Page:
Intelsat says some satellite operators will be forced to buy new spacecraft if U.S. telecom regulators demand the transfer of 200 or more megahertz of C-band spectrum from satellite operators to cellular companies.
The Global VSAT Forum, an association of satellite communications companies that addresses spectrum, cyber, signal interference and other challenges, announced David Meltzer as its new secretary general.
Every three to four years, spectrum regulators convene to set rules on the use of the world’s limited radio frequency resources at an event known as the World Radiocommunication Conference. Next year the United States’ recently formed National Space Council will attend to defend the interest of American satellite companies and influence changes in international space policy.
As the Federal Communications Commission nears a decision on the use of C-band satellite spectrum, it and several other U.S. agencies are weighing a broader strategy for the nation’s spectrum.
Low-Earth-orbit satellite fleet operator Globalstar is meeting with telecom regulators around the world in an effort to globally authorize some of its satellite spectrum for mobile broadband services.
The U.S. Federal Communications Commission is still sifting through industry ideas for opening satellite-dominated C-band spectrum to terrestrial telecommunications, and while not yet reaching a conclusion, considers Intel and Intelsat’s proposed spectrum clearing plan a positive step.
“It’s not possible for Intelsat to trade anything they they don’t own,” Thomas Choi, Asia Broadcast Satellite (ABS) chief executive, said Oct. 3. “Many operators, including SES, Eutelsat and even ABS have C-band rights over North America. We would never agree to trade that.”
Eleven small satellite companies are establishing a trade association to address spectrum policies and regulations specific to the no-longer-tiny smallsat industry.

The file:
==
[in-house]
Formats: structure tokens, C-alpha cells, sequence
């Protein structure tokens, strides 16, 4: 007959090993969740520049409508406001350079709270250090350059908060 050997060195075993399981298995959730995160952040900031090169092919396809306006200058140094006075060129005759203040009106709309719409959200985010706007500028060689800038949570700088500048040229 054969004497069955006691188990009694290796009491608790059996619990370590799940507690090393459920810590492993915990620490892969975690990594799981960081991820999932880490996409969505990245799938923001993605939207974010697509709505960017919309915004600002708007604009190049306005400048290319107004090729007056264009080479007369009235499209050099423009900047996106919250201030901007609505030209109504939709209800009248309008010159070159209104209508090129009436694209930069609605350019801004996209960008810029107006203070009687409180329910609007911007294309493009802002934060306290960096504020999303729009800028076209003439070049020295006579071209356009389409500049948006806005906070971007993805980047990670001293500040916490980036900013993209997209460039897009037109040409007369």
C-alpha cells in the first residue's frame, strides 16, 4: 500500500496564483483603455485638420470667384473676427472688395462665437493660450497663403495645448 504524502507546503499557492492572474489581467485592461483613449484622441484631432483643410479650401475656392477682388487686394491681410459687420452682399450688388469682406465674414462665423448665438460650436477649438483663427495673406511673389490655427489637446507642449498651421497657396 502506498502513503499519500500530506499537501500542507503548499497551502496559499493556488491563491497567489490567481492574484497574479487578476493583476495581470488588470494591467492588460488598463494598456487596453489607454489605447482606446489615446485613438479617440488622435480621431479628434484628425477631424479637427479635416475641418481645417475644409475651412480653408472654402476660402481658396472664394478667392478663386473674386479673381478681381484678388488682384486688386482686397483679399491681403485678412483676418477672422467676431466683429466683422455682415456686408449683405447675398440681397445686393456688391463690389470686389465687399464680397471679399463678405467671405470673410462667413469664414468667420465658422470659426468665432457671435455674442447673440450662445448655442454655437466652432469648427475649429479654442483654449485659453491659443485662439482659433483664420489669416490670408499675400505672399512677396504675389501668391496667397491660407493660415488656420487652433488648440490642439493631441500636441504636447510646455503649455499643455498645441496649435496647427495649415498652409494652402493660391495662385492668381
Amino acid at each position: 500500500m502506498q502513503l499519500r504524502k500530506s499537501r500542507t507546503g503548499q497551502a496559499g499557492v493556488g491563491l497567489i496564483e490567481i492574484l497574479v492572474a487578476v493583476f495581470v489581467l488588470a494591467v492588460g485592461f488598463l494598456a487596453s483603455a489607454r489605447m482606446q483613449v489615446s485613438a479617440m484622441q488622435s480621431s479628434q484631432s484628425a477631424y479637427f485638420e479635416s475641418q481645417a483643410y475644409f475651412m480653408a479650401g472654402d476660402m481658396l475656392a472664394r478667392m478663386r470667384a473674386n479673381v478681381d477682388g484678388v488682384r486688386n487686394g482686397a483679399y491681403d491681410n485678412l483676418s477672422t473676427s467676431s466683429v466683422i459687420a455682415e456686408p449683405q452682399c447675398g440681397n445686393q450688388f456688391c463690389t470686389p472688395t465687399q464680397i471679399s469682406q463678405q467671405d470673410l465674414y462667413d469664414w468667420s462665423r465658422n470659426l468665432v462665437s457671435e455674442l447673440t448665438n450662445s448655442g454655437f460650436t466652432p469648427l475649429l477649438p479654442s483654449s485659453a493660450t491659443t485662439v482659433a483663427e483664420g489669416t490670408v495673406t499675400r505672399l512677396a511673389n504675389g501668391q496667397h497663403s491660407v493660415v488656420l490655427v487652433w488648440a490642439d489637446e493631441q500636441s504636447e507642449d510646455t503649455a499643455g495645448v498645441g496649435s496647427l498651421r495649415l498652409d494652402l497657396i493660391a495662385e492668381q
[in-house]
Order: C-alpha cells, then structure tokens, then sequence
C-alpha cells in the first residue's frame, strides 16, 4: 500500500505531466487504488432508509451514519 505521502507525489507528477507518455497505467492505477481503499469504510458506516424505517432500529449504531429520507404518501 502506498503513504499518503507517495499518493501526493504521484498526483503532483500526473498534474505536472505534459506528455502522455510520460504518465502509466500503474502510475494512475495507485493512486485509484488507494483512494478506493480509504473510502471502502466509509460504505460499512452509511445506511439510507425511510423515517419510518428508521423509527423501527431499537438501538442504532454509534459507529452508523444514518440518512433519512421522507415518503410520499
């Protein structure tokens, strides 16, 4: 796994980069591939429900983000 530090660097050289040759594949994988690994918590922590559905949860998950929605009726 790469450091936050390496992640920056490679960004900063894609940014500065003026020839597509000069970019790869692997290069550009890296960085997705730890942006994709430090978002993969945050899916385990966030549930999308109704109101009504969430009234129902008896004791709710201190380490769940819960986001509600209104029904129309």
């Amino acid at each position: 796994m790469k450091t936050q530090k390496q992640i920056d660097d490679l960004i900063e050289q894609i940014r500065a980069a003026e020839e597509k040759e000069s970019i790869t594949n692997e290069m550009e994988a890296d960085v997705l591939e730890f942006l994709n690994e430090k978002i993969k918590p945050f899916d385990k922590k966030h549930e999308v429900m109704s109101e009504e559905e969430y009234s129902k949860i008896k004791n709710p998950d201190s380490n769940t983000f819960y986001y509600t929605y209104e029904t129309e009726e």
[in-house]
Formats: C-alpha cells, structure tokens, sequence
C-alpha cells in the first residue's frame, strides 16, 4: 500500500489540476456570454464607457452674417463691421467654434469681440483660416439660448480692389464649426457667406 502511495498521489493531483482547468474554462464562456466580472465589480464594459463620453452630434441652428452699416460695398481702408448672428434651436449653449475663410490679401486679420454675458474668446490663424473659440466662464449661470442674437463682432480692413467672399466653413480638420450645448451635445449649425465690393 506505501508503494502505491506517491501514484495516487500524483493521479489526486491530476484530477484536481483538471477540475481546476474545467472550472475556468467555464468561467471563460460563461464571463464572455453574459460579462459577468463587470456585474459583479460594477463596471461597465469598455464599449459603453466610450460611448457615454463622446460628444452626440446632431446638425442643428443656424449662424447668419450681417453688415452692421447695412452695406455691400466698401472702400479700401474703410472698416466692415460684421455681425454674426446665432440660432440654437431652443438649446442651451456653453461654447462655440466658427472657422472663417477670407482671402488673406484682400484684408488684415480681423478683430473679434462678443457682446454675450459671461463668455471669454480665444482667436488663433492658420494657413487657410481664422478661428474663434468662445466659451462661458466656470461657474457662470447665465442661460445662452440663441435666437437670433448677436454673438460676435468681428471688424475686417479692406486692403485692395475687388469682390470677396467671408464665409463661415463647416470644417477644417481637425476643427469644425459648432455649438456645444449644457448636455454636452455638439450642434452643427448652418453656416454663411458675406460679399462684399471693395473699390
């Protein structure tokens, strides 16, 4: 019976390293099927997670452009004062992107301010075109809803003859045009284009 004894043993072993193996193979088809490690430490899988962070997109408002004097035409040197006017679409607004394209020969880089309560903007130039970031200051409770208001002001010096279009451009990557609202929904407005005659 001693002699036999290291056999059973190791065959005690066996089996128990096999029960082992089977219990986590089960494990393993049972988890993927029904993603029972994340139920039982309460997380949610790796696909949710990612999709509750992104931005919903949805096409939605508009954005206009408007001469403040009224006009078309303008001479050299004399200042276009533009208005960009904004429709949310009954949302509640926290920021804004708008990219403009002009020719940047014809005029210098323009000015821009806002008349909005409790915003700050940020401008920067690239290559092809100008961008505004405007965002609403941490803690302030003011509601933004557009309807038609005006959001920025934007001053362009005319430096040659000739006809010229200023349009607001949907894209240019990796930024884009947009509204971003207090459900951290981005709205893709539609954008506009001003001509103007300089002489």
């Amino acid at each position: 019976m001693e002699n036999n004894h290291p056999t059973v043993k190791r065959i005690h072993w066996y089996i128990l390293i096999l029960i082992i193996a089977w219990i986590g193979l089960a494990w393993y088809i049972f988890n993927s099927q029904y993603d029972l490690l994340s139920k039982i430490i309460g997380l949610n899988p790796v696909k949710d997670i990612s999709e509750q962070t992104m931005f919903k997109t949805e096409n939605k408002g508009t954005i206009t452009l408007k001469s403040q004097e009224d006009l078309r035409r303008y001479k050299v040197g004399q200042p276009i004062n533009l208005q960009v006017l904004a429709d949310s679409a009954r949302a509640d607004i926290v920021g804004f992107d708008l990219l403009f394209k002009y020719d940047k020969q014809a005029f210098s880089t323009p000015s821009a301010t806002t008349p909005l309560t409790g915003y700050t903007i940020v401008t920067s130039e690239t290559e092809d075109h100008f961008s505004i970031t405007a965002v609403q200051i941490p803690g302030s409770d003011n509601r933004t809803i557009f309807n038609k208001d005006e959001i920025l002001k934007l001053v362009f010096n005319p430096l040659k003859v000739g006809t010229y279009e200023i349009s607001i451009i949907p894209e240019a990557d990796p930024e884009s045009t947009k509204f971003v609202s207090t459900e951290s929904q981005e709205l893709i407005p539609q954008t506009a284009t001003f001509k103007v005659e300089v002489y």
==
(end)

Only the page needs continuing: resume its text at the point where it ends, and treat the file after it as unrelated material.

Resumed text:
The mobile network operators that strove with limited success to obtain large chunks of C-band spectrum two years ago in Geneva will try again in 2019 to secure more spectrune future 5G networks.
The attempt by terrestrial broadband networks to gain access to C-band frequencies currently reserved for satellite use mainly failed, with the exception of the lower piece of C-band that had already been partly opened to them in 2007.
Several of the world’s largest commercial satellite fleet operators on Oct. 22 made an 11th-hour attempt to persuade global governments not to allow terrestrial broadband networks to use spectrum currently reserved for satellites.
While no final decisions will be made until a Nov. 2-27 meeting of global governments at the World Radiocommunication Conference (WRC) in Geneva, it now appears many nations want to permit terrestrial broadband into the lowest part of the spectrum being contested.
Arab nations are willing to cede to terrestrial mobile telecommunications operators some of the spectrum now reserved for satellite links at an upcoming meeting of global regulators, the chairman of the regional grouping of Arab spectrum experts said May 26.
Several of the world’s largest satellite fleet operators appear to have lost their battle to persuade European regulators to keep terrestrial broadband out of their protected spectrum.